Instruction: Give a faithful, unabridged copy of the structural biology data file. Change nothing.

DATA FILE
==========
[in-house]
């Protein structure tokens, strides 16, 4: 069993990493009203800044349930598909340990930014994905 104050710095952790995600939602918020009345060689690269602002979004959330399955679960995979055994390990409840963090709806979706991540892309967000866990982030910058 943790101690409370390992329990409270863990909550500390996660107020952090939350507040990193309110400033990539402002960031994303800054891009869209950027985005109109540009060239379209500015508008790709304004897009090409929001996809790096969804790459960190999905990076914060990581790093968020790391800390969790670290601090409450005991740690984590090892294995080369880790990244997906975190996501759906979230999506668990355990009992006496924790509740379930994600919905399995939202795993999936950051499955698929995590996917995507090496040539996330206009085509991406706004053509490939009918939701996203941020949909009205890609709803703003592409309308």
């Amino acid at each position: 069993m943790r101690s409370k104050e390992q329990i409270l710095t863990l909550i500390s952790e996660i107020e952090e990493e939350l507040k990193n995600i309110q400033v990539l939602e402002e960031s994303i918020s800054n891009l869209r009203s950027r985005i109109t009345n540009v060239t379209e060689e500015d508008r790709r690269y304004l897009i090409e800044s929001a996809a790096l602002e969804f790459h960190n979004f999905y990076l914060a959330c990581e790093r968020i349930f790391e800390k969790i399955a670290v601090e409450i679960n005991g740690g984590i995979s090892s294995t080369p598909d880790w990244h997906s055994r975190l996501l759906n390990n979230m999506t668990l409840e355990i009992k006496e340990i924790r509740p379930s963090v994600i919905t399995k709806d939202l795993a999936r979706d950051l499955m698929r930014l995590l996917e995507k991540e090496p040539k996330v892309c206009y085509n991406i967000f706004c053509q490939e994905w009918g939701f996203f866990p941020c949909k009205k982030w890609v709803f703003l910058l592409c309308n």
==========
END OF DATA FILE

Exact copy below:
[in-house]
């Protein structure tokens, strides 16, 4: 069993990493009203800044349930598909340990930014994905 104050710095952790995600939602918020009345060689690269602002979004959330399955679960995979055994390990409840963090709806979706991540892309967000866990982030910058 943790101690409370390992329990409270863990909550500390996660107020952090939350507040990193309110400033990539402002960031994303800054891009869209950027985005109109540009060239379209500015508008790709304004897009090409929001996809790096969804790459960190999905990076914060990581790093968020790391800390969790670290601090409450005991740690984590090892294995080369880790990244997906975190996501759906979230999506668990355990009992006496924790509740379930994600919905399995939202795993999936950051499955698929995590996917995507090496040539996330206009085509991406706004053509490939009918939701996203941020949909009205890609709803703003592409309308």
């Amino acid at each position: 069993m943790r101690s409370k104050e390992q329990i409270l710095t863990l909550i500390s952790e996660i107020e952090e990493e939350l507040k990193n995600i309110q400033v990539l939602e402002e960031s994303i918020s800054n891009l869209r009203s950027r985005i109109t009345n540009v060239t379209e060689e500015d508008r790709r690269y304004l897009i090409e800044s929001a996809a790096l602002e969804f790459h960190n979004f999905y990076l914060a959330c990581e790093r968020i349930f790391e800390k969790i399955a670290v601090e409450i679960n005991g740690g984590i995979s090892s294995t080369p598909d880790w990244h997906s055994r975190l996501l759906n390990n979230m999506t668990l409840e355990i009992k006496e340990i924790r509740p379930s963090v994600i919905t399995k709806d939202l795993a999936r979706d950051l499955m698929r930014l995590l996917e995507k991540e090496p040539k996330v892309c206009y085509n991406i967000f706004c053509q490939e994905w009918g939701f996203f866990p941020c949909k009205k982030w890609v709803f703003l910058l592409c309308n």